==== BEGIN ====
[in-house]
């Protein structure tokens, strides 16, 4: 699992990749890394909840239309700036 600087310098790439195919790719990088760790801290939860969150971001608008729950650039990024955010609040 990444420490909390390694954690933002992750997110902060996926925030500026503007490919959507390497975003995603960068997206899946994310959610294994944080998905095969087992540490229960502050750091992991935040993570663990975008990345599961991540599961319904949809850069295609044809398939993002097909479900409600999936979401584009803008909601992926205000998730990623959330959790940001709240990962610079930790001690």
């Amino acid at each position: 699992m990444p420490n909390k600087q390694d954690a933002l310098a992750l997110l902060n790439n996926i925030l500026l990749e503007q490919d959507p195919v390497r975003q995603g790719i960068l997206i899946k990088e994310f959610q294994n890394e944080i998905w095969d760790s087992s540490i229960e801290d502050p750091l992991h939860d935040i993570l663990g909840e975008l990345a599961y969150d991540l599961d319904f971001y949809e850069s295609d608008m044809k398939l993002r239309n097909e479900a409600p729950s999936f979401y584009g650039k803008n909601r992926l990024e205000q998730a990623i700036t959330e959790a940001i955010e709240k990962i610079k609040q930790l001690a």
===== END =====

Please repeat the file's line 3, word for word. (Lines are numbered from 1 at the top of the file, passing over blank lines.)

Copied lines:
């Amino acid at each position: 699992m990444p420490n909390k600087q390694d954690a933002l310098a992750l997110l902060n790439n996926i925030l500026l990749e503007q490919d959507p195919v390497r975003q995603g790719i960068l997206i899946k990088e994310f959610q294994n890394e944080i998905w095969d760790s087992s540490i229960e801290d502050p750091l992991h939860d935040i993570l663990g909840e975008l990345a599961y969150d991540l599961d319904f971001y949809e850069s295609d608008m044809k398939l993002r239309n097909e479900a409600p729950s999936f979401y584009g650039k803008n909601r992926l990024e205000q998730a990623i700036t959330e959790a940001i955010e709240k990962i610079k609040q930790l001690a």